Thursday, January 12, 2006

The Envireligion of California

The state Public Utility Commission voted 3-1 to approve the California Solar Initiative, which would provide $2.9 billion in consumer rebates for solar panels between 2007 and 2016. Last month, the five-member PUC approved $300 million in rebates for 2006.
The initiative aims to install 3,000 megawatts of solar electricity on the rooftops of one million homes, businesses and public buildings over the next ten years.
Solar advocates said the $3.2 billion program would make solar energy more affordable, create jobs, reduce air pollution and cut emissions of heat-trapping gases blamed for global warming.

There are lots of reasons to dislike this plan.  First off, it is going to reduce the demand for an alternative to fossil fuels that are actually sustainable.  In areas of the country that do not get consistent sunshine, solar just isn’t a practical option.

Secondly, this probably isn’t going to have a substantial effect on making solar power more affordable to install on single family homes.  As the demand rises (and it will rise swiftly) supplies will diminish (very quickly) causing the distributors of the solar technology to raise their prices (assuming that government doesn’t step in to make the shortages permanent).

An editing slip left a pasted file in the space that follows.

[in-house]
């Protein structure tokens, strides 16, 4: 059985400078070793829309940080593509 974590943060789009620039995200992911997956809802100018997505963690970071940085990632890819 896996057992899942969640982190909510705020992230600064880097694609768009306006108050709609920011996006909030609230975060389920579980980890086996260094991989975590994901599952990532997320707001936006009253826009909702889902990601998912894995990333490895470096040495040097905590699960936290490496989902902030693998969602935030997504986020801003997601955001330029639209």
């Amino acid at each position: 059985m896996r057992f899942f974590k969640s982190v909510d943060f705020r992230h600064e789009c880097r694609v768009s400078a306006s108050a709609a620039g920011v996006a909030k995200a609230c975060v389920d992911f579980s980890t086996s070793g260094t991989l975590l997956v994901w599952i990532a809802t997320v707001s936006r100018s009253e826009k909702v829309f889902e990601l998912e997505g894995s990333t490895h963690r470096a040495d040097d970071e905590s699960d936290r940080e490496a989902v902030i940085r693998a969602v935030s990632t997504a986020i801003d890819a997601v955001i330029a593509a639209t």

Meanwhile consumers are still going to be paying for solar panels, they savings are probably larger than they would have gotten without the rebates, but it certainly won’t be $2.9 billion.

Third, is it a fair question to ask where the Public Utility Commission is going to get this $2.9 billion?  Taxes?  If so then the citizens of California will be subsidizing the Envireligion of wealthy Californians that can afford to invest in solar power, or at the very least the poor are giving up programs that could have otherwise benefited from that money.

Perhaps the money is coming from increased energy fees – so the bills of every consumer will go up.  Doesn’t this disproportionally effect those at the bottom?  The very ones that won’t receive ANY benefit from such a program?

I simply can’t see any reason why this policy is a good idea from either a progressive or conservative viewpoint unless you happen to subscribe to a religion that says anything that superficially benefits the environment is worth any price.

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